The Law of Similar
Homeopathy is used worldwide and integrated into national health systems of numerous countries such as Germany, India, Mexico, Pakistan, Sri Lanka, UK and Switzerland.
It was developed by Samuel Hahnemann (1755-1843) a German physician. In a series of experiments, he discovered that a medicinal substance elicits in healthy people an array of signs and symptoms closely resembling those that it was given to cure.
He concluded that medicines with a symptom similar to those of an illness, are most likely to initiate a response in the body to heal itself hence ‘Let like be cured by like’. (Law of Similar).
The Hahnemannian Process
Hahnemann then experimented using various strengths of the medicine and recognized that the smaller the amount of the medicine the more it stimulated the body to respond. He began the process of dilution and succussion. The concept of dilution has created controversy towards Homeopathy.
Only recently in science has there been an increasing substantial body of In-vitro research. Of the 73 experiments over 70% were positive. The studies have been reported in peer reviewed Journals such as ‘Inflammation Research’, ‘Drug Research’, ‘International Journal of Oncology’, ‘British Journal of Pharmacology’ as well as ‘Journal of Complementary Medicine’, ‘Journal of Chinese Integrative Medicine’ and’ Homeopathy Research’ to name but a few.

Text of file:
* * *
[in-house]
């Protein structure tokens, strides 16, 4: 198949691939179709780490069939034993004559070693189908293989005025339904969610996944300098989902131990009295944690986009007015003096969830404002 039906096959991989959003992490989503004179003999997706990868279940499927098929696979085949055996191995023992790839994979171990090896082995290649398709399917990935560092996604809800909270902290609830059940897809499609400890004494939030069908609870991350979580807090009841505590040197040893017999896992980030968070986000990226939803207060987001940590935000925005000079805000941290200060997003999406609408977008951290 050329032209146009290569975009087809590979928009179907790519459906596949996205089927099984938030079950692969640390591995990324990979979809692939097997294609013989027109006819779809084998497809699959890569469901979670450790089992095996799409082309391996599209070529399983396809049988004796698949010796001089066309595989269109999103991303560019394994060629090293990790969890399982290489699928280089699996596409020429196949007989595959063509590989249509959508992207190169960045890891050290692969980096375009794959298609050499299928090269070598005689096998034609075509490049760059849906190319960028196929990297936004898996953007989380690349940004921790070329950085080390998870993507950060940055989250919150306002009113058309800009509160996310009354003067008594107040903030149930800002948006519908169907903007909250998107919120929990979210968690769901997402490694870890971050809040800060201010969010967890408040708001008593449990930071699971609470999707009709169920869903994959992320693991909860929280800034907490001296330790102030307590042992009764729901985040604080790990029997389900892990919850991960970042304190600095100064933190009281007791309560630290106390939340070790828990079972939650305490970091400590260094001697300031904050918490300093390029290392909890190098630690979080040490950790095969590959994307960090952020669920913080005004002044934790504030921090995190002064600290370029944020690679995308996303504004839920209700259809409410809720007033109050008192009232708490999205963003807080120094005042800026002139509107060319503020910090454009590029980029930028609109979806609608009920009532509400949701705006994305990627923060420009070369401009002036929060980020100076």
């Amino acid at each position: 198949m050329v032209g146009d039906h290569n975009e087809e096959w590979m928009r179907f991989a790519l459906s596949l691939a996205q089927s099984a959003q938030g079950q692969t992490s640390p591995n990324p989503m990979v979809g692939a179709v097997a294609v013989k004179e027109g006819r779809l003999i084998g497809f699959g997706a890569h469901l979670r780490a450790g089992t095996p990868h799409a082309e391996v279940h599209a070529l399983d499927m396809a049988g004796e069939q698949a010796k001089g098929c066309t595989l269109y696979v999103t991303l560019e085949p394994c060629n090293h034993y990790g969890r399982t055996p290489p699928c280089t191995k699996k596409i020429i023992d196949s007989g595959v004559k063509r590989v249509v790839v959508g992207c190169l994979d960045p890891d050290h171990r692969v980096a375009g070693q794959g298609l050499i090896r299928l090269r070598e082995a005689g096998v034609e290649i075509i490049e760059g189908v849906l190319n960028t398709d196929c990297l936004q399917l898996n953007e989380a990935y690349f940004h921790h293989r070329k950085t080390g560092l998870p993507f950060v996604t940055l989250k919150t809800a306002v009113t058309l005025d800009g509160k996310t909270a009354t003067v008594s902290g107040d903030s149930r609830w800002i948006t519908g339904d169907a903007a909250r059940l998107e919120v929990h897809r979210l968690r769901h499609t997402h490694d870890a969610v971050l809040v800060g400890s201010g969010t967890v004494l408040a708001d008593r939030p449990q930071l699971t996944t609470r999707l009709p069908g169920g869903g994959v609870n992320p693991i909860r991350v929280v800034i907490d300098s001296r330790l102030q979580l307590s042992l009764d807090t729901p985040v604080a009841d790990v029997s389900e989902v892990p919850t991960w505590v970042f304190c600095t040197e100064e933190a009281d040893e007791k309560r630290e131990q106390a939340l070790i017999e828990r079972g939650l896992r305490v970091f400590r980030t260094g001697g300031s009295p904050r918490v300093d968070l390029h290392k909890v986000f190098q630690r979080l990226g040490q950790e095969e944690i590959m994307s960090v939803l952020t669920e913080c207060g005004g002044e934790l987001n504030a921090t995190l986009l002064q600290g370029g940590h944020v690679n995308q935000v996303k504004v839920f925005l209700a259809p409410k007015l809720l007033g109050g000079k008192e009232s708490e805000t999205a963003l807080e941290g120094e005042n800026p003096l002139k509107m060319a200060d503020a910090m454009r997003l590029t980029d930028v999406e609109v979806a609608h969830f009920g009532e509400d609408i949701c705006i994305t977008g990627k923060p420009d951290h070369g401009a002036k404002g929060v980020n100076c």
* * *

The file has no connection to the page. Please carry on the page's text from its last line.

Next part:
Homeopathy was established by Dr Samuel Hahnemann (1755-1843), who was disillusioned by the often lethal results of contemporary medical procedures, particularly the practice of bloodletting and the use of toxic substances such as mercury and arsenic. He abandoned medicine.
While translating a research paper of Scottish doctor, William Cullen, Hahnemann challenged Cullen’s hypothesis that the plant cinchona cured malaria because of its astringent properties. Hahnemann countered that if that were the case then all substances with astringent properties would have the same result. He ingested some crude cinchona and developed malaria type symptoms.
He concluded that if a substance could produce symptoms in a healthy person then they could eliminate them in a sick person.
His hypothesis was ‘Like cures like’ and from there he started his research into a safer system of medicine.
He, with his students and colleagues went on to systematically prove and record the results of over 120 substances and published this research in his Materia Medica.
The three main tenets in classical homeopathy are: do no harm, prescribe a single remedy at one time, and administer the lowest dose necessary to afford a gentle, positive response.
Since Hahnemann’s life, provings have been carried out on further substances and today there are over 2,000 remedies made from plant, animal and mineral substances.